• 4.5 cents would go to roof replacements.

Interim Superintendent Jim Nelson said commercial policies are somewhat different than homeowners’.

“I had a roof repaired in Denton County last year and I negotiated, fairly successfully, with the contractor and the insurance company to reduce my deductible. That is not the way it works in a commercial policy. They’re very matter of fact. The contractor expects to get paid the day they finish, or as the progress goes on, and they don’t really care who pays them,” Nelson said. “I understand that.”

“Our policies have a fairly significant deductible, as all these commercial policies do and if we don’t get them repaired within a certain timeframe after the damage it increases our cost significantly. We’ve got it pushed back to 2020, but one of the reasons why this money would so helpful if we could get that work done it would reduce our overall cost down the road,” Nelson added.

Nelson said he is not in a position to advocate for any particular result, but he stands ready to answer questions.

He noted that ECISD has 33,400 students and the district has “significant shortages,” but everyone is working hard to ensure student success.

“We’re going to continue that work. One of the goals that I have that I talked about with a number of these community leaders is that we want to make sure we can restore the trust between the community and the school district. It’s important for a school district to have the kind of commitment to the community, so that people will know that we’re telling them the truth and that we are going to do everything we can to make sure that their students, or that their job if they’re a teacher in the district, is secure and that they can be productive and help these children lead better lives,” Nelson said.

He said ECISD will continue to address some of the lower performing schools, but those working at those campuses are committed to “getting it right and getting those children to a better place and getting the schools to a better place.”

He said he hopes the end of the school year will yield better results.

Perryman said the district has several things going for it, but there are challenges. She said the school board made huge strides bringing Nelson on board while the search for a permanent superintendent goes on.

“He is starting to turn this ship, but we as a community have to right the financial ship of this school district. We have to provide the resources financially to stabilize ECISD,” Perryman said.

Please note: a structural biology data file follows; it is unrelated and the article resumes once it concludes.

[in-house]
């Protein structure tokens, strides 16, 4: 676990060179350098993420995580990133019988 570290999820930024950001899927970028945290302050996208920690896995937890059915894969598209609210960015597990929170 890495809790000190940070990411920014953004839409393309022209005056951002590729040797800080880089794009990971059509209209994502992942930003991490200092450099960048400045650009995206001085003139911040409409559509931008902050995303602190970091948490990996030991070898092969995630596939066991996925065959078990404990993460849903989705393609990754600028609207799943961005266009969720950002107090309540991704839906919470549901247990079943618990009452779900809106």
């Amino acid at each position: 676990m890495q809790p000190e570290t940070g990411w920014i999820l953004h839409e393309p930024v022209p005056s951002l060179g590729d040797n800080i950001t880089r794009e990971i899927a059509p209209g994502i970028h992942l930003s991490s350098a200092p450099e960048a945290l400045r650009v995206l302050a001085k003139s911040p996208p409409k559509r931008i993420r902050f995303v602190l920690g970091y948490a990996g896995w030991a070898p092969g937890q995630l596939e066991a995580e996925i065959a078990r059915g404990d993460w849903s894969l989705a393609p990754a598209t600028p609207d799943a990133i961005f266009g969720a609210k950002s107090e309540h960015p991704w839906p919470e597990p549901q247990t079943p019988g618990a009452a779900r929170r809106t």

There are several stressors from worn out buses and roof damage to attracting and retaining teachers, Perryman said. The starting salary at ECISD is $47,500 a year. Midland ISD is paying $50,000 annually, she said.

Perryman said Tuesday was the launch to support the TRE.

The PAC will be conducting a campaign focusing on social media, but it also will include direct mail, yard signs, a town hall meeting, speaking engagements and door hangers.

“People communicate very differently today and get their information very differently than I do because I read the newspaper. Direct mail starts this week. We have given out 500 yards signs. We have ordered more that will be in at the end of the week,” Perryman said.

Larger signs will be in by the end of the week and put up next week.

She said people don’t start paying attention until October, which is what research shows.

“As far as a comprehensive message to the community, it is more of a compressed life,” Sewell said. “With the ability for us to use social media and digital as a platform, where in the past we’ve used multiple town hall meetings … now we can use Facebook Live as an option to be able to communicate that message. The OA (Odessa American) has the ability to do digital content, so it’s really changed the way we can get our message across,” Sewell said.

Perryman said there will be a town hall meeting at 6 p.m. Oct. 15 at the Odessa Regional Medical Center east campus auditorium. It will be livestreamed.

Signs may be picked up at the Barn Door restaurant and N Tune Music during business hours.